Parallel Lives

A gloomy, cold scenery like the one we would imagine the creature feels he lives in.

PARALLEL LIVES

The chase enabled the Creature to lead Frankenstein to sample a small measure of his sufferings: external and internal sufferings. Forced to take care of himself with no one’s guidance or assistance at the beginning of his life, the Creature led Frankenstein into parallel living circumstances. The Creature led him into an icy environment not suited for humans, reminding us that the Creature was rejected, made an outcast and had to learn how to survive on his own. One of the first sensations he made upon his existence was the cold he felt in Frankenstein’s room; the Creature took some of Frankenstein’s clothes, only to find that they were not enough to keep him warm and dry from “the dews of night” (Shelley 80). Shelley associates the cold with what she leaves us with, “darkness and distance” (191).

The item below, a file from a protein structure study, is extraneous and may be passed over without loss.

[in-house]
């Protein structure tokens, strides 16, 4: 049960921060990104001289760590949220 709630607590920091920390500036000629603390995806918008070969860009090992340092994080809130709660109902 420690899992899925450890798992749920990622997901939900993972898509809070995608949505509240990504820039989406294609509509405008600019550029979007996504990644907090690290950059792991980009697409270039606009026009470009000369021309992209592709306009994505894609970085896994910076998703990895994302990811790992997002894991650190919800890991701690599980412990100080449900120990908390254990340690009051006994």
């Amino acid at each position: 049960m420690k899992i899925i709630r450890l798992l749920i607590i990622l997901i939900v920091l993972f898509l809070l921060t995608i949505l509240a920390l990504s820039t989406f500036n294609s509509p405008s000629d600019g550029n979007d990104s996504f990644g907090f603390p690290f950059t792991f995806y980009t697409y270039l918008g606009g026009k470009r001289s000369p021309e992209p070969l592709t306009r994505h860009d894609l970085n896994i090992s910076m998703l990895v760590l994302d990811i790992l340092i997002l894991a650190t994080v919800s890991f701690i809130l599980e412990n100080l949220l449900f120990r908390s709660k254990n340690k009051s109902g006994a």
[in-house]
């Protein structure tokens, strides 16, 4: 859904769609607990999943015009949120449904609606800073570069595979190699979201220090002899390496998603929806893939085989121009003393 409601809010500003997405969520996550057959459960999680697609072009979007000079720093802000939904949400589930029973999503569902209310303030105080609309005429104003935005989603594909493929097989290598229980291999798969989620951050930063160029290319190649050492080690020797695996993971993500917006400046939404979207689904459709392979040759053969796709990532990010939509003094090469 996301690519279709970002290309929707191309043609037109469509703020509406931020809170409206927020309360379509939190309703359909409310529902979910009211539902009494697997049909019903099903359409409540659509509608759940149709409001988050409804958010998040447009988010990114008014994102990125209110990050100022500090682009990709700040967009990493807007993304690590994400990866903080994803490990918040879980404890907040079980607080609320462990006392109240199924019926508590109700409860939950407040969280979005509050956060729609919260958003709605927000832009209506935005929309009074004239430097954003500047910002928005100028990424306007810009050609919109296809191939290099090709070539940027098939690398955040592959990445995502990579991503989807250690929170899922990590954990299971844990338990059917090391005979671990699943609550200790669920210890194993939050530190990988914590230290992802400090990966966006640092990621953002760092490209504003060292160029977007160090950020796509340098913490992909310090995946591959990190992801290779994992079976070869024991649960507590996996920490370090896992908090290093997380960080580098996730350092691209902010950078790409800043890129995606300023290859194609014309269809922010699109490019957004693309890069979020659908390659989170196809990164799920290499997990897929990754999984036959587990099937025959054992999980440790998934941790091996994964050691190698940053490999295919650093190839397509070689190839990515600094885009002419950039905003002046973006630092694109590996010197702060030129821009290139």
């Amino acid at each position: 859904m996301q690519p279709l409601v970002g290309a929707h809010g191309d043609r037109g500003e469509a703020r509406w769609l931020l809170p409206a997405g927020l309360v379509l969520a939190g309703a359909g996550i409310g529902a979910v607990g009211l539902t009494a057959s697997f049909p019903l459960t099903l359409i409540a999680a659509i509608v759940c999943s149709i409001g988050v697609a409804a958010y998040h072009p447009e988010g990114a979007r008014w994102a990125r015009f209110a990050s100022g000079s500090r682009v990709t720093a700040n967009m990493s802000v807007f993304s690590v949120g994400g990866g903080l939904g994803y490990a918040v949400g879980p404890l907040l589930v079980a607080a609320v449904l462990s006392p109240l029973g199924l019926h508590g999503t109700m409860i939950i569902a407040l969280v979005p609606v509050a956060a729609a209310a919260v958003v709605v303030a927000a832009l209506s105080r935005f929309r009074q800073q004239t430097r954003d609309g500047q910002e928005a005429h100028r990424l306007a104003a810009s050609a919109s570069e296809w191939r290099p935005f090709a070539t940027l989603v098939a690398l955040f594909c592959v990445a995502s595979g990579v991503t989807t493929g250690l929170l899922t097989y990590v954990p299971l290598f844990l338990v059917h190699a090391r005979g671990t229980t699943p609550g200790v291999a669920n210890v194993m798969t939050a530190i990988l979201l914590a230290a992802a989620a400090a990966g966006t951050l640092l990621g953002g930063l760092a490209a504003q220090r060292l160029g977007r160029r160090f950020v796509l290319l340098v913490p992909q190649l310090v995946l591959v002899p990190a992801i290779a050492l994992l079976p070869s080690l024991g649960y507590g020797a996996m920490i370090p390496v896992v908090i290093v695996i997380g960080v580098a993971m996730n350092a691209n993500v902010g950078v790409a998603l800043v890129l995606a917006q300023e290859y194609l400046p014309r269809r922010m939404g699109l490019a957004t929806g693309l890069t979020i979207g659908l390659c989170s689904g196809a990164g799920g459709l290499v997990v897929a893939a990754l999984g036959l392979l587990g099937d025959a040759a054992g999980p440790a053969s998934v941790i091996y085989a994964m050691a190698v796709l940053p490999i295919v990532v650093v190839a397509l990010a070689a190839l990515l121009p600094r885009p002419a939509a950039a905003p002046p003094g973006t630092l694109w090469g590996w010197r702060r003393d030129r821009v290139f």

In a different manner, the Creature destroyed anyone that provided Frankenstein with agreeable emotions so that Frankenstein would feel something to the degree of what he felt: pain and separation from pleasurable emotions. What is different is that, in Frankenstein’s separation from receiving and giving good emotions such as love and compassion, he was also left with a sensation of loss. In light of this, since the Creature was never given the opportunity to associate with others freely (with the exception of the blind man) he was never given or never experienced pleasurable emotions to begin with. Also, could he feel a loss about something he was never given or had never experienced? The Creature could only associate with these emotions in their display through the lives and interactions of others.

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